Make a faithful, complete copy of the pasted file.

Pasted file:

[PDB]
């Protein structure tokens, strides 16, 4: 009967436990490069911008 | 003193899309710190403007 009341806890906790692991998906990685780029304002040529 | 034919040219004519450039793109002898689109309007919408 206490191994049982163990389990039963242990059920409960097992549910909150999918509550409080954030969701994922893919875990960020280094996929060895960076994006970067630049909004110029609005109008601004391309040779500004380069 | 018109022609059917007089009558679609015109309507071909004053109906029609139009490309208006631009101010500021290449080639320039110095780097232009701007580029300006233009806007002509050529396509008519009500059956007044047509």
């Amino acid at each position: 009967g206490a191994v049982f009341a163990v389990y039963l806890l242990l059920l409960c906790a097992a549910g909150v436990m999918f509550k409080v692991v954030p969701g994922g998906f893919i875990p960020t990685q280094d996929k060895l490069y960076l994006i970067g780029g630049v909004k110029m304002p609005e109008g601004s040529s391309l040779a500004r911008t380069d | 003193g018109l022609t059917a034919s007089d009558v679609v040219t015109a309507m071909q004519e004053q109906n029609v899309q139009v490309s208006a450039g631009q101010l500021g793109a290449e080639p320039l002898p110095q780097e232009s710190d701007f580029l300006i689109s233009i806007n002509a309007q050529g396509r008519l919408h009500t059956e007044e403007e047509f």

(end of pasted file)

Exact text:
[PDB]
């Protein structure tokens, strides 16, 4: 009967436990490069911008 | 003193899309710190403007 009341806890906790692991998906990685780029304002040529 | 034919040219004519450039793109002898689109309007919408 206490191994049982163990389990039963242990059920409960097992549910909150999918509550409080954030969701994922893919875990960020280094996929060895960076994006970067630049909004110029609005109008601004391309040779500004380069 | 018109022609059917007089009558679609015109309507071909004053109906029609139009490309208006631009101010500021290449080639320039110095780097232009701007580029300006233009806007002509050529396509008519009500059956007044047509």
């Amino acid at each position: 009967g206490a191994v049982f009341a163990v389990y039963l806890l242990l059920l409960c906790a097992a549910g909150v436990m999918f509550k409080v692991v954030p969701g994922g998906f893919i875990p960020t990685q280094d996929k060895l490069y960076l994006i970067g780029g630049v909004k110029m304002p609005e109008g601004s040529s391309l040779a500004r911008t380069d | 003193g018109l022609t059917a034919s007089d009558v679609v040219t015109a309507m071909q004519e004053q109906n029609v899309q139009v490309s208006a450039g631009q101010l500021g793109a290449e080639p320039l002898p110095q780097e232009s710190d701007f580029l300006i689109s233009i806007n002509a309007q050529g396509r008519l919408h009500t059956e007044e403007e047509f």